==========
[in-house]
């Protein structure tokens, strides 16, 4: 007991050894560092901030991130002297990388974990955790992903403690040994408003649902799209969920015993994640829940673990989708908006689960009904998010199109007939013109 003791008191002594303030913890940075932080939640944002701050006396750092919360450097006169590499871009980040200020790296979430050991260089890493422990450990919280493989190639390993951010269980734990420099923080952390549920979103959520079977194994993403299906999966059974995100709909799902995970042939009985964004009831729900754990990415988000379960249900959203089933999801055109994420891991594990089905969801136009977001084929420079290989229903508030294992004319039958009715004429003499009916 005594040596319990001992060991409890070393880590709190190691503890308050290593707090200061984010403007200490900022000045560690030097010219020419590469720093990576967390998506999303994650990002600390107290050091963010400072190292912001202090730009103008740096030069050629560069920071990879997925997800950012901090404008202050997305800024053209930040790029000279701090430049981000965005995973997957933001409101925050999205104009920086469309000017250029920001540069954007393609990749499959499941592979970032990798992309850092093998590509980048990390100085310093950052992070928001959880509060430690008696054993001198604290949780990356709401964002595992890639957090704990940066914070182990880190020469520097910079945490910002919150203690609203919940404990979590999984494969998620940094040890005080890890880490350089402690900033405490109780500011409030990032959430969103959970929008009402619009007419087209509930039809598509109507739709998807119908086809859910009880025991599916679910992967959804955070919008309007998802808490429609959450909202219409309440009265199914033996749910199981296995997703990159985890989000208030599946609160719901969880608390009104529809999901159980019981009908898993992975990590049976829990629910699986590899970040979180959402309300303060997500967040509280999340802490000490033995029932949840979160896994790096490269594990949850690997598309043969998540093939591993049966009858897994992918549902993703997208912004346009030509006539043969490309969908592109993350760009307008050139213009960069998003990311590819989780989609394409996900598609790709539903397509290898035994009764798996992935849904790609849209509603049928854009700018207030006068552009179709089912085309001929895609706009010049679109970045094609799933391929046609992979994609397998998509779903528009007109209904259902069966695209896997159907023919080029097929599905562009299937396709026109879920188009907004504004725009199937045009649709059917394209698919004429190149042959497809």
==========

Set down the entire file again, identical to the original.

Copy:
[in-house]
């Protein structure tokens, strides 16, 4: 007991050894560092901030991130002297990388974990955790992903403690040994408003649902799209969920015993994640829940673990989708908006689960009904998010199109007939013109 003791008191002594303030913890940075932080939640944002701050006396750092919360450097006169590499871009980040200020790296979430050991260089890493422990450990919280493989190639390993951010269980734990420099923080952390549920979103959520079977194994993403299906999966059974995100709909799902995970042939009985964004009831729900754990990415988000379960249900959203089933999801055109994420891991594990089905969801136009977001084929420079290989229903508030294992004319039958009715004429003499009916 005594040596319990001992060991409890070393880590709190190691503890308050290593707090200061984010403007200490900022000045560690030097010219020419590469720093990576967390998506999303994650990002600390107290050091963010400072190292912001202090730009103008740096030069050629560069920071990879997925997800950012901090404008202050997305800024053209930040790029000279701090430049981000965005995973997957933001409101925050999205104009920086469309000017250029920001540069954007393609990749499959499941592979970032990798992309850092093998590509980048990390100085310093950052992070928001959880509060430690008696054993001198604290949780990356709401964002595992890639957090704990940066914070182990880190020469520097910079945490910002919150203690609203919940404990979590999984494969998620940094040890005080890890880490350089402690900033405490109780500011409030990032959430969103959970929008009402619009007419087209509930039809598509109507739709998807119908086809859910009880025991599916679910992967959804955070919008309007998802808490429609959450909202219409309440009265199914033996749910199981296995997703990159985890989000208030599946609160719901969880608390009104529809999901159980019981009908898993992975990590049976829990629910699986590899970040979180959402309300303060997500967040509280999340802490000490033995029932949840979160896994790096490269594990949850690997598309043969998540093939591993049966009858897994992918549902993703997208912004346009030509006539043969490309969908592109993350760009307008050139213009960069998003990311590819989780989609394409996900598609790709539903397509290898035994009764798996992935849904790609849209509603049928854009700018207030006068552009179709089912085309001929895609706009010049679109970045094609799933391929046609992979994609397998998509779903528009007109209904259902069966695209896997159907023919080029097929599905562009299937396709026109879920188009907004504004725009199937045009649709059917394209698919004429190149042959497809």